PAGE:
In contrary to vHIT, which indicate a compensatory saccade and thus a vestibular loss, the suppression head impulse paradigm (SHIMP) measures the vestibular function

  3. Subjective Visual Vertical test (SVV) [ Time Frame: 15 minutes ]
    SVV assesses the ability to perceive verticality which depends on input from visual, somatosensory and vestibular system

  4. Functional Gait Assessment (FGA) [ Time Frame: 15 minutes ]
    The FGA is used to measure disturbances in balance and gait

  5. Extended Timed Get-Up-And-Go (ETGUG) [ Time Frame: 15 minutes ]
    The time measured during each task and the overall time mirrors the functional mobility of the participant

  6. Simulator Sickness Questionnaire (SQQ) [ Time Frame: 5 minutes ]
    The SSQ questionnaire assesses, cyber or virtual reality sickness

  7. Misery Score (MISC 1-6) [ Time Frame: 1 minutes ]
    The Misery score is a scale to gather the nausea symptom

  8. Dizziness handicap inventory (DHI) [ Time Frame: 10 minutes ]
    The DHI is questionnaire to evaluate the self-perceived handicapping effects caused by dizziness

  9. Game Scores [ Time Frame: 1 minutes ]
    Game intervention administration and dosage (frequency, intensity, time and type of the video game

Information from the National Library of Medicine

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Ages Eligible for Study:   18 Years and older   (Adult, Older Adult)
Sexes Eligible for Study:   All
Accepts Healthy Volunteers:   No

Inclusion Criteria:

  • Patients with chronic peripheral unilateral vestibular hypofunction
  • Signed informed consent after being informed

Exclusion Criteria:

  • Patients with Benign paroxysmal positional vertigo and/or Menière's disease
  • Walking disability (independent walking <10 meters)
  • Acute pain and limited range of motion in cervical spine
  • Gait disorders putatively attributed to other than primarily vestibular causes
  • Weakness due to neurological problems
  • Uncontrolled cardiovascular disease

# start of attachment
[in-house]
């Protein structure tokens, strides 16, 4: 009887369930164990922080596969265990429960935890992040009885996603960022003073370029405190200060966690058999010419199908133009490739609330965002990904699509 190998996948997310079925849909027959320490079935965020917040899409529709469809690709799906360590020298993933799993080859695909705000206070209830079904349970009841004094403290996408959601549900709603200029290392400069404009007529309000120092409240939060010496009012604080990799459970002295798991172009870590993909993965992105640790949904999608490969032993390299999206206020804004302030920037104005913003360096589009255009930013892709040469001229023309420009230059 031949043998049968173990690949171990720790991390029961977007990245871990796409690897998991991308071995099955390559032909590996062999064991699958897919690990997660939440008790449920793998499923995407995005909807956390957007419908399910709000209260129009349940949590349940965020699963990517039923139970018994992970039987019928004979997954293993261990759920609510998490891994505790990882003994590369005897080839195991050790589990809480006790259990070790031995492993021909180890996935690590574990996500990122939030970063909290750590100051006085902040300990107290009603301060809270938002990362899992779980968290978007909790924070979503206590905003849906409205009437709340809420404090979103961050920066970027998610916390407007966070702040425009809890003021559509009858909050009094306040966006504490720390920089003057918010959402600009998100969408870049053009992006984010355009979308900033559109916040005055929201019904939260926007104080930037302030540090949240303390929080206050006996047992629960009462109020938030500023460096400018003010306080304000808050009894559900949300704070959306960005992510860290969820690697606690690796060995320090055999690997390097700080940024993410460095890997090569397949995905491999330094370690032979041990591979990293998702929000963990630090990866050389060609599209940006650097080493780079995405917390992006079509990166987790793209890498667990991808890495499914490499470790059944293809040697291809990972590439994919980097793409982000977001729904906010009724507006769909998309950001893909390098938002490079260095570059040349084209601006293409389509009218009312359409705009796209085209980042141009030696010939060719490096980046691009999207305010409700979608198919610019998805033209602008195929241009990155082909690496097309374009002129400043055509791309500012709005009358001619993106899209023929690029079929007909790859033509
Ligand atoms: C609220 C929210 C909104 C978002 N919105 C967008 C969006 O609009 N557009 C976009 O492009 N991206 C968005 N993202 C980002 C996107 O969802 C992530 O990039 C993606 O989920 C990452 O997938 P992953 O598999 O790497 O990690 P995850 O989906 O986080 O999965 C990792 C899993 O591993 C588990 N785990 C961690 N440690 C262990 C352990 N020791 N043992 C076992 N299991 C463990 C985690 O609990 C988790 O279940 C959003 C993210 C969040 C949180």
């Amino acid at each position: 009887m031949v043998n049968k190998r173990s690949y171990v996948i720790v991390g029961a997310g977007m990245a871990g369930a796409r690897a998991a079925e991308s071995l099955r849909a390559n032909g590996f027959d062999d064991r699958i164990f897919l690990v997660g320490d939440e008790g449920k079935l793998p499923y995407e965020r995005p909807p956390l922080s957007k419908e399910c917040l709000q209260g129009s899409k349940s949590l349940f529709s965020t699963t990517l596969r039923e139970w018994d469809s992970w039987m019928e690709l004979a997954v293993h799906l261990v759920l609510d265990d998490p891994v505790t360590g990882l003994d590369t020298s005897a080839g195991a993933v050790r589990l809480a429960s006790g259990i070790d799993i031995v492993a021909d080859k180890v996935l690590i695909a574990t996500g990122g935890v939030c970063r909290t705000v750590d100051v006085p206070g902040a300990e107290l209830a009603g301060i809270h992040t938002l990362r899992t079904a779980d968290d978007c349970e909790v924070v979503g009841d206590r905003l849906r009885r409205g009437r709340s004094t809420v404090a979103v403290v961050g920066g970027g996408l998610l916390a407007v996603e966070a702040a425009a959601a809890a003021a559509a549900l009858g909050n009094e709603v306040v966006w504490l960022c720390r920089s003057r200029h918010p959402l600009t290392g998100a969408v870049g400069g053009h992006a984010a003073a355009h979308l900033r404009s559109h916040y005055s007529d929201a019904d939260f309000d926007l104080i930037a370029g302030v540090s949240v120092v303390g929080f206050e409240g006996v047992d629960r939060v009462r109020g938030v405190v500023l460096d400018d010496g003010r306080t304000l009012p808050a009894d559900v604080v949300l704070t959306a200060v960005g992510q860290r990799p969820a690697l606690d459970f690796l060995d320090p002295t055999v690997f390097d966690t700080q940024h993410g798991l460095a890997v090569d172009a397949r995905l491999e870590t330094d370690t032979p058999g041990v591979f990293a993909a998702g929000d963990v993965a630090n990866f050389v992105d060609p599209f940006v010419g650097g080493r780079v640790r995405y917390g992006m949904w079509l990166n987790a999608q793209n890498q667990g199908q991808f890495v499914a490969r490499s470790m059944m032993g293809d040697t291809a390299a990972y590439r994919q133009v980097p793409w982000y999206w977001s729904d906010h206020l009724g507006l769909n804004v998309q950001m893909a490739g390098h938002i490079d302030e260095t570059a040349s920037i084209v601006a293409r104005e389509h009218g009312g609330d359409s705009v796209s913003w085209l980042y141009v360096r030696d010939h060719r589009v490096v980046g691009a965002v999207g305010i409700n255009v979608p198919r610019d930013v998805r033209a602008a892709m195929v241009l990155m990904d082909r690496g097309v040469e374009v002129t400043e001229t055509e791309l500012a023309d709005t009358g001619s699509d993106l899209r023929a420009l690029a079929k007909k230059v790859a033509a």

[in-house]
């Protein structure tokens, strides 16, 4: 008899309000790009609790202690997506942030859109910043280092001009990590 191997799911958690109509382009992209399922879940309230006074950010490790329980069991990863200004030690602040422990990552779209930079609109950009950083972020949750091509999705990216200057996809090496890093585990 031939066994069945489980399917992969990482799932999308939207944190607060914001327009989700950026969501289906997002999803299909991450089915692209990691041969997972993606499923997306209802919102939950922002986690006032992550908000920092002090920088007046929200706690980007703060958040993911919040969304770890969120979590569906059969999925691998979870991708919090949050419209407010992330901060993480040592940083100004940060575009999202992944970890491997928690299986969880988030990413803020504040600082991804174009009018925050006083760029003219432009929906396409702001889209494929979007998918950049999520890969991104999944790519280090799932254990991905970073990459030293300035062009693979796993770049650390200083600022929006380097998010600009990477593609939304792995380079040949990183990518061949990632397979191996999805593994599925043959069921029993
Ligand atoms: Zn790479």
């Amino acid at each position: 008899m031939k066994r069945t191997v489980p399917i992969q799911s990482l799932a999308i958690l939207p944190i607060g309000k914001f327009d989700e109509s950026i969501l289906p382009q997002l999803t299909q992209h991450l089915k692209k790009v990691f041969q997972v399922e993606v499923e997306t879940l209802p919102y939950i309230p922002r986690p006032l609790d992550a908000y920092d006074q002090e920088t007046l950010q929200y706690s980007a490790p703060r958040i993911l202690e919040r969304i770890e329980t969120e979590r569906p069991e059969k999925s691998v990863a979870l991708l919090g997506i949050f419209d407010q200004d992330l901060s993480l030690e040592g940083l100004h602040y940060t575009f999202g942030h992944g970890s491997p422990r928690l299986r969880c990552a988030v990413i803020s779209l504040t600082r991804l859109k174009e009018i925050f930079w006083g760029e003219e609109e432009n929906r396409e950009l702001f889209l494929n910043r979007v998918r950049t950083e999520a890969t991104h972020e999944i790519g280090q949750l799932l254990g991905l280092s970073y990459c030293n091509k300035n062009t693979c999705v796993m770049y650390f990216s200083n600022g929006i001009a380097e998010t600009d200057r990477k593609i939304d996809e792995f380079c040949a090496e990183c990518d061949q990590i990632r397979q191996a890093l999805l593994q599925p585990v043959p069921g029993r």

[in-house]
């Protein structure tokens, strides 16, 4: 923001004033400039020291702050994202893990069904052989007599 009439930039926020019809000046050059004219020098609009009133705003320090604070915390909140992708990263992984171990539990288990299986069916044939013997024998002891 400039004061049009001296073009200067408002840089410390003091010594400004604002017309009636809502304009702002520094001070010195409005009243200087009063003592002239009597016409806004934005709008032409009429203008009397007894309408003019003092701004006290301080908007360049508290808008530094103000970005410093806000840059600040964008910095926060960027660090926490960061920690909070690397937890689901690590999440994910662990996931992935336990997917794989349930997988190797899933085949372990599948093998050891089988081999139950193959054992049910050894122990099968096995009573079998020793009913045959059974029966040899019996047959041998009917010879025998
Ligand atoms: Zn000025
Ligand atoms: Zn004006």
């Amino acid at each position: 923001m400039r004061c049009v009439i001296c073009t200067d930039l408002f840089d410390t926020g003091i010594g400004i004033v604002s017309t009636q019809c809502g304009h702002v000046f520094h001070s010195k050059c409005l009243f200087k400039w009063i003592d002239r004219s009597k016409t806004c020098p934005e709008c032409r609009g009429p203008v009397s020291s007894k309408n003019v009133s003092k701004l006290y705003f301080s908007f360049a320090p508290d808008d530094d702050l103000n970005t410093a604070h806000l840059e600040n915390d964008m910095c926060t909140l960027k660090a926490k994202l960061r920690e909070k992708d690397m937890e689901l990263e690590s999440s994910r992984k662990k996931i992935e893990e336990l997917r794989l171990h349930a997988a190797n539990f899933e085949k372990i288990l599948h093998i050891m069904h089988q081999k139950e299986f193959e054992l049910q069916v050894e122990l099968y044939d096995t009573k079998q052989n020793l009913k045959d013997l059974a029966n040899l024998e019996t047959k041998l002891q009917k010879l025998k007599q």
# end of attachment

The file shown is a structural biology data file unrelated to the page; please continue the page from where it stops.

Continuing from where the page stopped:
• Medication reducing postural balance
  • Uncorrected heavy visual impairment
  • Acute pain

Information from the National Library of Medicine

To learn more about this study, you or your doctor may contact the study research staff using the contact information provided by the sponsor.

Please refer to this study by its identifier (NCT number): NCT03536533

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University Hospital Zurich, Directorate of Research and Education, Physiotherapy & Occupational Therapy Research
Zurich, ZH, Switzerland, 8091
Sponsors and Collaborators
University of Zurich
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Principal Investigator: Jaap Swanenburg, PhD University Hospital Zurich, Directorate of Research and Education, Physiotherapy & Occupational Therapy Research
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Responsible Party: University of Zurich Identifier: NCT03536533    
Other Study ID Numbers: BASEC 2018-00337
First Posted: May 24, 2018    Key Record Dates
Last Update Posted: May 19, 2020
Last Verified: May 2020
Individual Participant Data (IPD) Sharing Statement:
Plan to Share IPD: No

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Studies a U.S. FDA-regulated Drug Product: No
Studies a U.S. FDA-regulated Device Product: No
Additional relevant MeSH terms:
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Vestibular Diseases
Labyrinth Diseases
Ear Diseases
Otorhinolaryngologic Diseases